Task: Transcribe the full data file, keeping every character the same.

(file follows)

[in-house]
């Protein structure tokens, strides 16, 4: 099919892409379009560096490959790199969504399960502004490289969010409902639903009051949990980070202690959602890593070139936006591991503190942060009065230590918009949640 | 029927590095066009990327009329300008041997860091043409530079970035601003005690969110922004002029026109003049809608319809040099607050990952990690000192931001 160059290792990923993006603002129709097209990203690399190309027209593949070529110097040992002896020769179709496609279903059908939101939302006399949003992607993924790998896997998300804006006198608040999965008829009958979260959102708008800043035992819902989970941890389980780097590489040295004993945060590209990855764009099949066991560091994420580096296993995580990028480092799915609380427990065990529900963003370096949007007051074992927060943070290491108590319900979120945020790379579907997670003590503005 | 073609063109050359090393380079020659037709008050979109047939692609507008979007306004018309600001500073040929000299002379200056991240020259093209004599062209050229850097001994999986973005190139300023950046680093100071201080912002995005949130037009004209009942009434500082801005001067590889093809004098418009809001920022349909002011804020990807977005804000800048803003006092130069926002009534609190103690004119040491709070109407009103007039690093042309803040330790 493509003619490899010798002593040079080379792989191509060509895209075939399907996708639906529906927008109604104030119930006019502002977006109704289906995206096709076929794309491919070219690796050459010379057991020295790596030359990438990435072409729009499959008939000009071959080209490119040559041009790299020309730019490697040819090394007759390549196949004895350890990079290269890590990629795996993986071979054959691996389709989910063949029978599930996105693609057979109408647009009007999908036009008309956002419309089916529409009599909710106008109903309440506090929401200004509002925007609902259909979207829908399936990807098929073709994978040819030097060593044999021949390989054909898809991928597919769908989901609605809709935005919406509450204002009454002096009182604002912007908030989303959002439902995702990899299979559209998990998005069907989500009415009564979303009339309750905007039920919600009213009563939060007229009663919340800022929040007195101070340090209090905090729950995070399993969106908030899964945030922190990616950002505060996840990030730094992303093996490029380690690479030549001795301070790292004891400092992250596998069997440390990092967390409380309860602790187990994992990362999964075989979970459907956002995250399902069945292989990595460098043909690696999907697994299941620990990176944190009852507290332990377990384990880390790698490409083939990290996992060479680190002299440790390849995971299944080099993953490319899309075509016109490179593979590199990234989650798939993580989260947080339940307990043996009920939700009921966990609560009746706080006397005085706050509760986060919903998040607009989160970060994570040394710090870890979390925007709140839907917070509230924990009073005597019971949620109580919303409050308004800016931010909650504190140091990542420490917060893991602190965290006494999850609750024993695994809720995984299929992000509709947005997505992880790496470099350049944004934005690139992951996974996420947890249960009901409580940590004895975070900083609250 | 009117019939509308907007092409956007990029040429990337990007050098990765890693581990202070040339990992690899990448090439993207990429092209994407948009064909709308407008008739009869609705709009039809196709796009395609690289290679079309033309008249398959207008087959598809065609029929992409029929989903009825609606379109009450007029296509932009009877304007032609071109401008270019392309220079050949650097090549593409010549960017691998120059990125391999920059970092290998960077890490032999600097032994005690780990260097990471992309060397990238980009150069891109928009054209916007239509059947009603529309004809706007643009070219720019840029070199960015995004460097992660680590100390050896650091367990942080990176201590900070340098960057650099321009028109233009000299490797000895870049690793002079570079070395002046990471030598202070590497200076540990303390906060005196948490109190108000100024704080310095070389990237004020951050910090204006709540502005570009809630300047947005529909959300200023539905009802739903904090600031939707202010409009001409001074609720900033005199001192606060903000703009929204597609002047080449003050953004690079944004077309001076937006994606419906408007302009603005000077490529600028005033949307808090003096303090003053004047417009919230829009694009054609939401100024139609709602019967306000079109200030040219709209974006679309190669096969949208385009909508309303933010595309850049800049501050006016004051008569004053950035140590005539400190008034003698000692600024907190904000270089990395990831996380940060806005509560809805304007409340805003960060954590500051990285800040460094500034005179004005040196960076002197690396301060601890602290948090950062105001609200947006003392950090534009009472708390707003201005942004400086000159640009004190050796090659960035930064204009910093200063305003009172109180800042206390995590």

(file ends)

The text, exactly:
[in-house]
């Protein structure tokens, strides 16, 4: 099919892409379009560096490959790199969504399960502004490289969010409902639903009051949990980070202690959602890593070139936006591991503190942060009065230590918009949640 | 029927590095066009990327009329300008041997860091043409530079970035601003005690969110922004002029026109003049809608319809040099607050990952990690000192931001 160059290792990923993006603002129709097209990203690399190309027209593949070529110097040992002896020769179709496609279903059908939101939302006399949003992607993924790998896997998300804006006198608040999965008829009958979260959102708008800043035992819902989970941890389980780097590489040295004993945060590209990855764009099949066991560091994420580096296993995580990028480092799915609380427990065990529900963003370096949007007051074992927060943070290491108590319900979120945020790379579907997670003590503005 | 073609063109050359090393380079020659037709008050979109047939692609507008979007306004018309600001500073040929000299002379200056991240020259093209004599062209050229850097001994999986973005190139300023950046680093100071201080912002995005949130037009004209009942009434500082801005001067590889093809004098418009809001920022349909002011804020990807977005804000800048803003006092130069926002009534609190103690004119040491709070109407009103007039690093042309803040330790 493509003619490899010798002593040079080379792989191509060509895209075939399907996708639906529906927008109604104030119930006019502002977006109704289906995206096709076929794309491919070219690796050459010379057991020295790596030359990438990435072409729009499959008939000009071959080209490119040559041009790299020309730019490697040819090394007759390549196949004895350890990079290269890590990629795996993986071979054959691996389709989910063949029978599930996105693609057979109408647009009007999908036009008309956002419309089916529409009599909710106008109903309440506090929401200004509002925007609902259909979207829908399936990807098929073709994978040819030097060593044999021949390989054909898809991928597919769908989901609605809709935005919406509450204002009454002096009182604002912007908030989303959002439902995702990899299979559209998990998005069907989500009415009564979303009339309750905007039920919600009213009563939060007229009663919340800022929040007195101070340090209090905090729950995070399993969106908030899964945030922190990616950002505060996840990030730094992303093996490029380690690479030549001795301070790292004891400092992250596998069997440390990092967390409380309860602790187990994992990362999964075989979970459907956002995250399902069945292989990595460098043909690696999907697994299941620990990176944190009852507290332990377990384990880390790698490409083939990290996992060479680190002299440790390849995971299944080099993953490319899309075509016109490179593979590199990234989650798939993580989260947080339940307990043996009920939700009921966990609560009746706080006397005085706050509760986060919903998040607009989160970060994570040394710090870890979390925007709140839907917070509230924990009073005597019971949620109580919303409050308004800016931010909650504190140091990542420490917060893991602190965290006494999850609750024993695994809720995984299929992000509709947005997505992880790496470099350049944004934005690139992951996974996420947890249960009901409580940590004895975070900083609250 | 009117019939509308907007092409956007990029040429990337990007050098990765890693581990202070040339990992690899990448090439993207990429092209994407948009064909709308407008008739009869609705709009039809196709796009395609690289290679079309033309008249398959207008087959598809065609029929992409029929989903009825609606379109009450007029296509932009009877304007032609071109401008270019392309220079050949650097090549593409010549960017691998120059990125391999920059970092290998960077890490032999600097032994005690780990260097990471992309060397990238980009150069891109928009054209916007239509059947009603529309004809706007643009070219720019840029070199960015995004460097992660680590100390050896650091367990942080990176201590900070340098960057650099321009028109233009000299490797000895870049690793002079570079070395002046990471030598202070590497200076540990303390906060005196948490109190108000100024704080310095070389990237004020951050910090204006709540502005570009809630300047947005529909959300200023539905009802739903904090600031939707202010409009001409001074609720900033005199001192606060903000703009929204597609002047080449003050953004690079944004077309001076937006994606419906408007302009603005000077490529600028005033949307808090003096303090003053004047417009919230829009694009054609939401100024139609709602019967306000079109200030040219709209974006679309190669096969949208385009909508309303933010595309850049800049501050006016004051008569004053950035140590005539400190008034003698000692600024907190904000270089990395990831996380940060806005509560809805304007409340805003960060954590500051990285800040460094500034005179004005040196960076002197690396301060601890602290948090950062105001609200947006003392950090534009009472708390707003201005942004400086000159640009004190050796090659960035930064204009910093200063305003009172109180800042206390995590």